By contributing to other people's project your code will be reviewed by someone more experienced than you. Through this process, they can be able to tell you what you need to improve in your code. Thus you can improve your skills and learn more about dry code(don't repeat yourself) etc.
Learn how to use Google properly.
When you are stack when solving an issue, you can google and read through different resources to get solutions. Learning how to use resources like stack overflow, developer mozilla, and language documentation to solve the problem. Googling is an important skill to learn early in your journey since we can't remember everything about a language. Unless you have a super memory or you are a genius(I wish I was 😁).
Experience in collaboration.
An open-source contribution is a great place where you can collaborate with other developers by improving their code or correcting them. When you go through other developer's code you learn how to write code in different methods. Like how to use arrow functions, declaration, or expression functions. Most importantly, through the comments, you can chat with other developers if need help or more clarification on the issue you want to solve.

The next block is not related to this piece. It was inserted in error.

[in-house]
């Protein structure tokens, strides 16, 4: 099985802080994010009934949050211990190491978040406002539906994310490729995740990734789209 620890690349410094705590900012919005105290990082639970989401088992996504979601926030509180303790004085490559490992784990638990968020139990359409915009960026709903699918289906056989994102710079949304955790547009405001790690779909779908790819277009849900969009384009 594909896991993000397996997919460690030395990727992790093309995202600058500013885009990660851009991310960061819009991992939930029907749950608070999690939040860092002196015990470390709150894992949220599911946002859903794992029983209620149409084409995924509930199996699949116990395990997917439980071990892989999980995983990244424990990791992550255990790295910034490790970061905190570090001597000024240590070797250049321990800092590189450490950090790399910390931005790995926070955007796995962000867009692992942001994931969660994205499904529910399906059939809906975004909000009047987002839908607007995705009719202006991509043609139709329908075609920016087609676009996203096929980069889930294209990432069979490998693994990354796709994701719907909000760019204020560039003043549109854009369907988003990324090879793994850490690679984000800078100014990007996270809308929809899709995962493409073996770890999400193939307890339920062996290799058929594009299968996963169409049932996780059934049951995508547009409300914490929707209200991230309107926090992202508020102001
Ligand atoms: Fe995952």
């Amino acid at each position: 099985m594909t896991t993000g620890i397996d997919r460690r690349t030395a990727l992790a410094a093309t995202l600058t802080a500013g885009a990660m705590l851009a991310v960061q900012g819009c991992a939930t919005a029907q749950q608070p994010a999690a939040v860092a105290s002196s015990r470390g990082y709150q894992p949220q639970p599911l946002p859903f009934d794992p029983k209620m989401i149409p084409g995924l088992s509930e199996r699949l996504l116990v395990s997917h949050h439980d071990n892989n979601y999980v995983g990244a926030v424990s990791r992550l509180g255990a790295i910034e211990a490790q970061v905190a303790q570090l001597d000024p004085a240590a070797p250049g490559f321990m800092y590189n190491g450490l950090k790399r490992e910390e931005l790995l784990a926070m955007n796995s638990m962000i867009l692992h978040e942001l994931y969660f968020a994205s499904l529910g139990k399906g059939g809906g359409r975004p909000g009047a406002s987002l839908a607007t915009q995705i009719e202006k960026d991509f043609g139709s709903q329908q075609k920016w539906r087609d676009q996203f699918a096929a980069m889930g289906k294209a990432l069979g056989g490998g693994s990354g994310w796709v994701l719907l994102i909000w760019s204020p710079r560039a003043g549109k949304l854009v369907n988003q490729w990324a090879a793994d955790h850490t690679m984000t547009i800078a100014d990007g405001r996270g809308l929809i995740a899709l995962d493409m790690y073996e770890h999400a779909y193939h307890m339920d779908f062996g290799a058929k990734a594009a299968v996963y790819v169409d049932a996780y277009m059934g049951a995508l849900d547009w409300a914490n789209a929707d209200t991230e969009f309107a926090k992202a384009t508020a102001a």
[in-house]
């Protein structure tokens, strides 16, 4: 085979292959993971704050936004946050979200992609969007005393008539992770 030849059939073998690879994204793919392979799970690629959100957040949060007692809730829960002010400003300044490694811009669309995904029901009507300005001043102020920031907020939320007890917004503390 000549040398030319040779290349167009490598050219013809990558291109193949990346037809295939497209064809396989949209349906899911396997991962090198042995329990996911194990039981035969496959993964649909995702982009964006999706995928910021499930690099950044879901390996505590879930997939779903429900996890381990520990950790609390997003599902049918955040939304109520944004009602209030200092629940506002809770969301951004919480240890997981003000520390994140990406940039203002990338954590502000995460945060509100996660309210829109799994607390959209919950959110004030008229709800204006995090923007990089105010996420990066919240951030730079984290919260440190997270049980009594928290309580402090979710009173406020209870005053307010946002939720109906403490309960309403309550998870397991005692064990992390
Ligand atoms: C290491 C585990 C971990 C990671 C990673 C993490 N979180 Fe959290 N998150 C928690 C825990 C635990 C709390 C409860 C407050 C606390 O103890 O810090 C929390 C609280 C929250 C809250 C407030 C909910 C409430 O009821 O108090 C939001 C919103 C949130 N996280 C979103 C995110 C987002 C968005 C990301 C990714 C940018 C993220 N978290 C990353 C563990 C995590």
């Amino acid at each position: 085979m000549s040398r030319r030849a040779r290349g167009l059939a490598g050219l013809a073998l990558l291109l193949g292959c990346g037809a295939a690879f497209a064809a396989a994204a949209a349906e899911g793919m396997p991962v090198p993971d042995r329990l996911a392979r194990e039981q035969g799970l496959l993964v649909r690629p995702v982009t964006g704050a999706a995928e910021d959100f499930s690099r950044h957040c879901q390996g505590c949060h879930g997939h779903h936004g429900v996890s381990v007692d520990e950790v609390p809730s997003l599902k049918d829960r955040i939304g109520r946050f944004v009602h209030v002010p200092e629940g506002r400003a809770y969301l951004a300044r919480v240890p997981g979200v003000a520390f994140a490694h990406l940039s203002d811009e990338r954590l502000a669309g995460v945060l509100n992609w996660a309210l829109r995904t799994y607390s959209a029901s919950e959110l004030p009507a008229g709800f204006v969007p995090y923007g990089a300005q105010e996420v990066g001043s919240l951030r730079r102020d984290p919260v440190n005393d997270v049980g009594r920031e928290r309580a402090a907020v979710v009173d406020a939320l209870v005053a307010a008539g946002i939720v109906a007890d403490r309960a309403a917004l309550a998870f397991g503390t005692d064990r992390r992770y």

The feeling you get when your pull request is merged and your code is used in the main project are amazing. I remember when I contributed to my first open-source project, I was so happy. Finally, people will see the resources I have included and even use it. Just remember no contribution is too small to be celebrated. As a beginner, each contribution is an achievement and is worth celebrating. Plus you get the motivation to contribute more as you are learning.
Open source contribution requires you to know basic git commands and also knowing how to navigate your way on Github. You can check out my post about Git and Github for beginners, to get the basics.
Resources to learn git include:
- Basic git commands by Atlassian documentation
- Git handbook
- Start using git command lines
- Resources to learning Git
Learning Github resources
Search for GitHub projects that are open source and have issues that are been labeled good-first issues, beginners-friendly.
- Great for new contributors
- First time only
- First Contributions
- Up for Grads
- Good First Issues
- Triage Open Source Issues